New LG law in KP Delimitation, fresh fund sharing formula coming
PESHAWAR, Dec 27: The Khyber Pakhtunkhwa government’s rules, district-based administrative setups, budget for the current financial year, and development planning are set to undergo massive transformation in the next few weeks, officials have said.
In line with its decision to introduce the new local government system in the province from January 1, 2013, the provincial government will undertake a massive exercise to demarcate boundaries of rural and urban union councils, municipal corporations and municipal committees.
Besides, the provincial government is also set to revisit the resource distribution formula to govern the distribution of funds among the new entities that will come into existence in line with the new law.
The provincial government, said an official, would abandon the existing Provincial Finance Commission that would be replaced by a new entity.
“The PFC will be replaced by a new forum, i.e. local councils finance commission,” said an official of the provincial government, adding that the new commission would be quite different from PFC.
The provincial government on Wednesday notified the enforcement of the Khyber Pakhtunkhwa Local Government Act, 2012 from January 1, 2013, introducing a complex mix of the local government system introduced on August 14, 2001, and the one that was under implementation before it.
The officials told Dawn on Thursday that the provincial government would set up the ‘Local Council Delimitation Authority’ and the Local Councils’ Finance Commission to fulfill important legal requirements to facilitate the enforcement of the new system.
“Once the Authority is in place in the weeks or months to come, the government will undertake a massive demarcation exercise to pave the way for the next local government elections in the province,” said a finance department official.
The demarcation exercise, added the official, was imperative to facilitate the implementation of the new system since urban and rural areas would be represented by separate elected bodies.
“It involves political implications as in several districts, rural areas would be represented by municipal committees that were previously part of tehsil councils,” said the official, adding that under new system, politicians of the urban areas would not have contacts with the people of rural areas.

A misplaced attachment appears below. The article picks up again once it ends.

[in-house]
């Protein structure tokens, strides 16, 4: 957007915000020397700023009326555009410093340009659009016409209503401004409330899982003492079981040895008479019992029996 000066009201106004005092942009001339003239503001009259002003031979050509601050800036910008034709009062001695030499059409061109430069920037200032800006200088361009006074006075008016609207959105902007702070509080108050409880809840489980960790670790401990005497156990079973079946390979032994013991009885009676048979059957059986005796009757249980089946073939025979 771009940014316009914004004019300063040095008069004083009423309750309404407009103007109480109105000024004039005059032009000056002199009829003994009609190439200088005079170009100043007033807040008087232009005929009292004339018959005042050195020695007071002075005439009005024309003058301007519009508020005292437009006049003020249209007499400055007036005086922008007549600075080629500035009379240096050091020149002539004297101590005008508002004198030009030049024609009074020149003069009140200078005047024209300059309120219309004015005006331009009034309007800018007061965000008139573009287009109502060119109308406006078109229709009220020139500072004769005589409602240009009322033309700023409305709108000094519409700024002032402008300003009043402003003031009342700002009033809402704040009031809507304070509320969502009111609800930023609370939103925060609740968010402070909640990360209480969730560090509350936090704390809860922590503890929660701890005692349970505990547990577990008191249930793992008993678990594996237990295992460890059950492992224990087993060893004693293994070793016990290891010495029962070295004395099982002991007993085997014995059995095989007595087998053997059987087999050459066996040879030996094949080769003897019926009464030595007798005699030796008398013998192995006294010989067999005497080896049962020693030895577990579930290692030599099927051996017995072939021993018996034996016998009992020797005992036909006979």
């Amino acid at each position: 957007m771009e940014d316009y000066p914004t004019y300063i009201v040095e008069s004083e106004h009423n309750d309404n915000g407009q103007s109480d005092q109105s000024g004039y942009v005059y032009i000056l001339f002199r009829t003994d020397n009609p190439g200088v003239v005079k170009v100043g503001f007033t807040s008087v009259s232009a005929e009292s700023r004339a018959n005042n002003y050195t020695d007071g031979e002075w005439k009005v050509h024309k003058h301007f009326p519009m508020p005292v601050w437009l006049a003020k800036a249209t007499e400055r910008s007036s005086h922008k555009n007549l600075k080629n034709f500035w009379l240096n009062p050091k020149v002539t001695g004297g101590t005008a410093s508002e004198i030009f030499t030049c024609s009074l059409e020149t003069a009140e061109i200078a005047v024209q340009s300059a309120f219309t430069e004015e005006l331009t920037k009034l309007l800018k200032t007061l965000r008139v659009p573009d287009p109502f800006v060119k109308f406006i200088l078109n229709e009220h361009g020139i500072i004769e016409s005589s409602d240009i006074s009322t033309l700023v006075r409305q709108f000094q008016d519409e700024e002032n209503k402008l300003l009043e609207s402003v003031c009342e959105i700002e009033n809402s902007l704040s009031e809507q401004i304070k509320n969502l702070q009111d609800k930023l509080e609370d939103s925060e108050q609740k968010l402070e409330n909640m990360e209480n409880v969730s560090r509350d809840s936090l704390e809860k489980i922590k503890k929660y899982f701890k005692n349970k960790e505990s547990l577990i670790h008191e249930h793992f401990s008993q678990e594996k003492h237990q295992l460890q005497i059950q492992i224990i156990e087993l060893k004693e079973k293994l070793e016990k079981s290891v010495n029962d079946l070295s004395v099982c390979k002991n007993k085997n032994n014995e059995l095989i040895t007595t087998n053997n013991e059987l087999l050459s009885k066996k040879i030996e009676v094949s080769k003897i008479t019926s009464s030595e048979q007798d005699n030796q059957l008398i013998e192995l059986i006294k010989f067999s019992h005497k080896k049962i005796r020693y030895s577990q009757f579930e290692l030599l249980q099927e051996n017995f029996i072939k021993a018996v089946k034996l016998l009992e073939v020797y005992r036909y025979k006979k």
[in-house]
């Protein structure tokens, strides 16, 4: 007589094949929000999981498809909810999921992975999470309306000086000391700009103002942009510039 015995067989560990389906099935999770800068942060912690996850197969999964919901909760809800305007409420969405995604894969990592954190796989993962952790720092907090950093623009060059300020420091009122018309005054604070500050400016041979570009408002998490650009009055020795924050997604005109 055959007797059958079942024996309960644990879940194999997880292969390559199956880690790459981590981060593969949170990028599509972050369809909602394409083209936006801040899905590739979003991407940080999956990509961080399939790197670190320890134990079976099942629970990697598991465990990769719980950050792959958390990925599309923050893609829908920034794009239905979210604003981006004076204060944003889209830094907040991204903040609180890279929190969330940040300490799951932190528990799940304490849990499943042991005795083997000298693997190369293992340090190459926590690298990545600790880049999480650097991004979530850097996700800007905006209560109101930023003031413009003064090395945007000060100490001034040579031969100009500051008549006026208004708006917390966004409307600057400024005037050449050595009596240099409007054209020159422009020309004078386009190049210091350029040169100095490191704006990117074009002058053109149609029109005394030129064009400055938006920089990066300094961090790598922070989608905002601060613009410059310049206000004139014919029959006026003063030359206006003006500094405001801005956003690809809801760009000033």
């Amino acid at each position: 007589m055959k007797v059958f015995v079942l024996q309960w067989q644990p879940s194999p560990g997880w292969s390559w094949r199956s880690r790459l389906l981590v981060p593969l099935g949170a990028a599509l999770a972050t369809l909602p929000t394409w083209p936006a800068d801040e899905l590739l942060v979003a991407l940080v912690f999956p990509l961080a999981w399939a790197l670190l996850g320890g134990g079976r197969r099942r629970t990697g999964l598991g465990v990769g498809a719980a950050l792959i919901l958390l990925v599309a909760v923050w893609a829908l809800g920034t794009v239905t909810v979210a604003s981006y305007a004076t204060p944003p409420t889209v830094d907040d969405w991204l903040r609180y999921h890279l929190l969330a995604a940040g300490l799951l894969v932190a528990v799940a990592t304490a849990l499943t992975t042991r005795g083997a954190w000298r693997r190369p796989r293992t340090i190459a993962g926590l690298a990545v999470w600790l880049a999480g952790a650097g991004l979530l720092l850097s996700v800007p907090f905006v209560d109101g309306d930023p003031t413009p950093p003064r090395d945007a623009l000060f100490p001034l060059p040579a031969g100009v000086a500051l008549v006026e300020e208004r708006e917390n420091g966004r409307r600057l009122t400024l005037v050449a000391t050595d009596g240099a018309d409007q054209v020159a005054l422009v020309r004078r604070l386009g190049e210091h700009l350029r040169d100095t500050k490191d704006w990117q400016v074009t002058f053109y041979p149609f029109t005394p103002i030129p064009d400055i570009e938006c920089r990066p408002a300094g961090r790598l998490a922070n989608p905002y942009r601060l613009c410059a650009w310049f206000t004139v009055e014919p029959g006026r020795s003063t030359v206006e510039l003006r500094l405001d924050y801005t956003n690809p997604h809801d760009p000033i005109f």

Under the new local government system, there would be 11 members in a union council, bringing down the number from 13 under the existing system that would remain in practice until Dec 31, 2012.
Similarly, the new local councils finance commission would also include the provincial minister for local government and rural development, who was not included in PFC. In addition to that, two members of the provincial assembly would also be taken on the new commission who would be nominated by the provincial chief minister. This would be in departure to the existing system under which none of the provincial assembly members’ was on PFC.
Under the existing scheme of things, the provincial finance minister heads PFC, whereas the other nine members include secretaries of the provincial finance department, local government and rural development department, and local government and rural development department. Besides, three members are also nominated from among the private sector professionals and one each nazim (elected head) of district, town/tehsil, and union council.
Under the new arrangement, the provincial finance minister would continue to be the head of the commission, whereas, among nine other members would also be included minister for local government and rural development, two members of the provincial assembly, secretaries of the finance, planning and development, and local government and rural development department, a chairman from among the elected chairmen of the upcoming district councils (to be nominated by the district councils chairmen), a chairman of one of the municipal committees, and a chairman of one of the unions councils.
The last of the nine members would be taken from a civil society organisation, according to an official.
“The CSOs’ representative will be nominated by the provincial government,” said the official.
Besides, the provincial government, according to an official concerned, would also need to bring about significant changes to its budgetary plan for the current financial year.
Budgetary allocations and financial disbursements to the upcoming local government entities, added the official, were expected to undergo some changes as the new local government entities would get funds in accordance with the new resource distribution formula that would be put in place by the new local council finance commission.
Furthermore, the accounts of the local government institutions would now be audited by the Auditor General of Pakistan in place of the local fund audit, and the new system, according to an official, also entails the creation of municipal police to enforce local laws.
“This all requires a massive effort to ensure the effective implementation of the new system from January 1,” said a provincial government official.